Potter took his coffee from Mari in exchange for his card—Draco really needed to remember to put in an order for some of his own, a process that would no doubt take years—and a promise to send him an owl if she remembered anything else. Draco took his drink and asked a final question.

"Do you know if there are any Veela that frequent the area regularly? Have any ever come to the shop?"

Her lips curled with something like disgust before she caught herself and schooled her expression. Distrust and suspicion sparked in her gaze as she seemed to fully take in Draco for the first time. She would have been young when the papers splashed Draco's status all over the country, but Draco's question must have stirred some long-buried recollection, because it was clear she knew exactly what Draco was now. Knew, and didn't particularly care for it.

Draco wasn't surprised. If she was a pure-blood, as he suspected, she'd likely have been raised with a similar disdain for Magical Creatures as Draco had been. The more things change…

"Not that I'm aware of," she said curtly. "They mostly stick to their own communities, and when they do come to town, they don't generally have a reason to visit the more residential neighbourhoods."

"Right," Draco said, flashing her a tight smile despite the sudden chill in her demeanour. "Thank you again for your help."

She nodded sharply before turning her back and picking up a rag to clean an already pristine bit of machinery. Draco sighed.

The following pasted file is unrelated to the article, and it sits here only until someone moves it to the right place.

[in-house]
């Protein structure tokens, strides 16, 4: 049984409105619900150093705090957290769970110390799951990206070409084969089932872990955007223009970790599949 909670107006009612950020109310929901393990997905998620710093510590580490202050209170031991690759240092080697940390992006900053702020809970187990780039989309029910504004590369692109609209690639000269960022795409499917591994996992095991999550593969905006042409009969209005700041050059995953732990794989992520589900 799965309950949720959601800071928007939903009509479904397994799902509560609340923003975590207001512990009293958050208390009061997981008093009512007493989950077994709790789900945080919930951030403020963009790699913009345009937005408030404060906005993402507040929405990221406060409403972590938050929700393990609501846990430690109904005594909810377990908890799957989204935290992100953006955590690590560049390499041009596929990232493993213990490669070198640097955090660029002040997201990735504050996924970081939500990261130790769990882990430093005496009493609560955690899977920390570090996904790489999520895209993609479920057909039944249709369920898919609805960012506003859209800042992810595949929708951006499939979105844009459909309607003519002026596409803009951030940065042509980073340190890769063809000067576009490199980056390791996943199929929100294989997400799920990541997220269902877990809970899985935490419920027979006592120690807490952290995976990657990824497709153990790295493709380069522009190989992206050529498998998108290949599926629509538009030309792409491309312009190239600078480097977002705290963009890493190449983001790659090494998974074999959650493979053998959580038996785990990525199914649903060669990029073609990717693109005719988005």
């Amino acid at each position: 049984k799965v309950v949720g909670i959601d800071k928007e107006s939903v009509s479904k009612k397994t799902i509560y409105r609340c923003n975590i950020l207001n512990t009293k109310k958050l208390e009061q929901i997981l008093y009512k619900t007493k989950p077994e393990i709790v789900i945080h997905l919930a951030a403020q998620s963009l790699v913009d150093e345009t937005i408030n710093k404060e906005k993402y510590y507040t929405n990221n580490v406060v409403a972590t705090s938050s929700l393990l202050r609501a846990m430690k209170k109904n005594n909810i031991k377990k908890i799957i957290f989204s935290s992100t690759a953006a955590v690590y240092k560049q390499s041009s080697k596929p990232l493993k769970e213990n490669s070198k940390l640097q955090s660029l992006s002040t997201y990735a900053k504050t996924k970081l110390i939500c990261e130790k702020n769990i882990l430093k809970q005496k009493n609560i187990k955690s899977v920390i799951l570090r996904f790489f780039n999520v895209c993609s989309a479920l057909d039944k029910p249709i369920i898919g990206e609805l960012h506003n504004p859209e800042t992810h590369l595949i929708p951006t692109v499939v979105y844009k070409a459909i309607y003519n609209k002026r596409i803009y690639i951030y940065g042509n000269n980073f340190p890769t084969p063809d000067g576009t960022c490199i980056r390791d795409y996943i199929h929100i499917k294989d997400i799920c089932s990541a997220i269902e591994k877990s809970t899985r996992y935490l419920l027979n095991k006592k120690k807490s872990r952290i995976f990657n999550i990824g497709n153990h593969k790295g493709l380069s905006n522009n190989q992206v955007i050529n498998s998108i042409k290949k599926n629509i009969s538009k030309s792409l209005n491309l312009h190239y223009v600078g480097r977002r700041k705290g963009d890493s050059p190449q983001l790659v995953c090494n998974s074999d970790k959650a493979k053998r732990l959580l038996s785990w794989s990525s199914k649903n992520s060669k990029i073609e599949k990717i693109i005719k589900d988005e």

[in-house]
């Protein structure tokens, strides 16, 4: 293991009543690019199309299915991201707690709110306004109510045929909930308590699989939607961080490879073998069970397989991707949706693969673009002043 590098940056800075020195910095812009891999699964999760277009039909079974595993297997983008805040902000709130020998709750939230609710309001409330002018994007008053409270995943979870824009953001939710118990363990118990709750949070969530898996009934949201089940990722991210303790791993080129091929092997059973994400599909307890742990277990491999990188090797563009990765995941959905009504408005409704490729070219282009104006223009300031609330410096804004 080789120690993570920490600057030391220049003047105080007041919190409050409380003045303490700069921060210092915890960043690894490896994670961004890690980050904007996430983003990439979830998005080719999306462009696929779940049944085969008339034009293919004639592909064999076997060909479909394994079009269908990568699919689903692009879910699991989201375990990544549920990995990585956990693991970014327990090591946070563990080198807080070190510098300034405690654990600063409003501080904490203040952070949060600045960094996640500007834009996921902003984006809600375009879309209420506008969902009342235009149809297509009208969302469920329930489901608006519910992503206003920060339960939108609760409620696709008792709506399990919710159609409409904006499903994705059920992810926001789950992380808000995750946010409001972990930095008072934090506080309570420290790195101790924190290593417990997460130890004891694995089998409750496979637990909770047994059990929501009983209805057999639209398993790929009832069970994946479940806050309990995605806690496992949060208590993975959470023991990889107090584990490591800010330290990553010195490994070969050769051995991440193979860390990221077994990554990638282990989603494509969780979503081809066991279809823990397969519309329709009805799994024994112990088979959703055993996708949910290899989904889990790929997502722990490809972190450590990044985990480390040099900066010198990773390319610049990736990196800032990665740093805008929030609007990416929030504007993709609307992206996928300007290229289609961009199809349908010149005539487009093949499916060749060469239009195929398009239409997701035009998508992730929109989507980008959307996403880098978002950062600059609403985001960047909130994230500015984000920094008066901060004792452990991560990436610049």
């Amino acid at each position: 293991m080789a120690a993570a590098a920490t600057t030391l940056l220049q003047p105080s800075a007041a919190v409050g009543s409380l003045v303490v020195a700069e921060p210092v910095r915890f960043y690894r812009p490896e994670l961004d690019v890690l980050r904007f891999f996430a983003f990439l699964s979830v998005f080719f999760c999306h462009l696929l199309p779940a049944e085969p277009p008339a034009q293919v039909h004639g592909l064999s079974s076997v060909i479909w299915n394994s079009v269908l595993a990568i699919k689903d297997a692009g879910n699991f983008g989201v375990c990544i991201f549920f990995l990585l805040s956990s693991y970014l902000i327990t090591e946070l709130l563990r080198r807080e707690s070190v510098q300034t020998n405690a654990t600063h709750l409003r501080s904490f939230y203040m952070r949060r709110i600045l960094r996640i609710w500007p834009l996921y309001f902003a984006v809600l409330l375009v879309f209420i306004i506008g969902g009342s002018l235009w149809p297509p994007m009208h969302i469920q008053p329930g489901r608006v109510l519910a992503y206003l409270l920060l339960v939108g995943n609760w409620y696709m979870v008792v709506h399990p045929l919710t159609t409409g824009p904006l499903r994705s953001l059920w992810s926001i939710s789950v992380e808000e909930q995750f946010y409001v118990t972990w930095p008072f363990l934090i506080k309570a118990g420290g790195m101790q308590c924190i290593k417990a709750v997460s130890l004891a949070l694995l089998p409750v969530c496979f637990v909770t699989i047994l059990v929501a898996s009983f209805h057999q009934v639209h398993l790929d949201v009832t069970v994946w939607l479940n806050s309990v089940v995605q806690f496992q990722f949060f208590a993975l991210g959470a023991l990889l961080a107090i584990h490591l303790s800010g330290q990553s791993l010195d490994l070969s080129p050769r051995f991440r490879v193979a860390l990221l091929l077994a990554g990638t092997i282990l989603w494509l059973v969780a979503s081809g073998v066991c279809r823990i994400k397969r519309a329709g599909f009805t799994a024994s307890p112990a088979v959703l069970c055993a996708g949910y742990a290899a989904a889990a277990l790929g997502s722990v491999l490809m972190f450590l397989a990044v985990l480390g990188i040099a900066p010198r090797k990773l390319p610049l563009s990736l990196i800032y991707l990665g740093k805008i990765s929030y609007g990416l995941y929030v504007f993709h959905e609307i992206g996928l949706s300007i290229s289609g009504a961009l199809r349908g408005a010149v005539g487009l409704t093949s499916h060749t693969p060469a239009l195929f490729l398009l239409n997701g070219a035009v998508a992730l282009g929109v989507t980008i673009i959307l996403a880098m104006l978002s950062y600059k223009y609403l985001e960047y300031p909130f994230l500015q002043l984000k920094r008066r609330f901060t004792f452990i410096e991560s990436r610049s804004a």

"What was that all about?" Potter asked as they stepped out onto the street. The icy air hit Draco like a physical blow, and he only just managed to stop himself from keeling over on the pavement. He fumbled for his wand, casting a forceful Warming Charm that left him winded, before taking a generous gulp of his coffee, relishing the scalding of his tongue as it warmed him.

"She doesn't appear to be a fan of Veela. Most people aren't. It's always interesting to see which puts people off: my name, or my status." Draco snorted inelegantly. "Usually it's both."

Potter looked like he wasn't quite sure what to say to that, and Draco couldn't blame him. Hadn't Draco treated people and Creatures just as terribly as a child, for similarly baseless reasons? He couldn't fault the people who thought the discrimination he faced now was just desserts, even if it wore at him, a constant tide grinding him down into dust.

"Anyway," Draco began, keen to change the subject. "As I suspected, we won't learn much about the local Veela population unless we go to the source."

"Which we're doing first thing Monday, right?" Potter asked. "I still think we should have gone today."

"Yes, and that's why you've been paired with a Being partner who understands them better than you do," Draco said primly. "Wizarding police showing up to an Aerie unannounced and with no notice would be taken as a sign of aggression. Best case scenario, we'd have immediately lost all possible goodwill and made the investigation that much harder for ourselves. Worst case, we'd have incited an incident. Besides, we had to interview the roommate this morning, and we're supposed to be visiting Justin's parents again this evening." The victim's parents had come in first thing that morning to identify the body and had been too distraught to speak with Harry and Draco further. They were planning to visit them later this afternoon after Justin's parents had a little more time to grieve and compose themselves.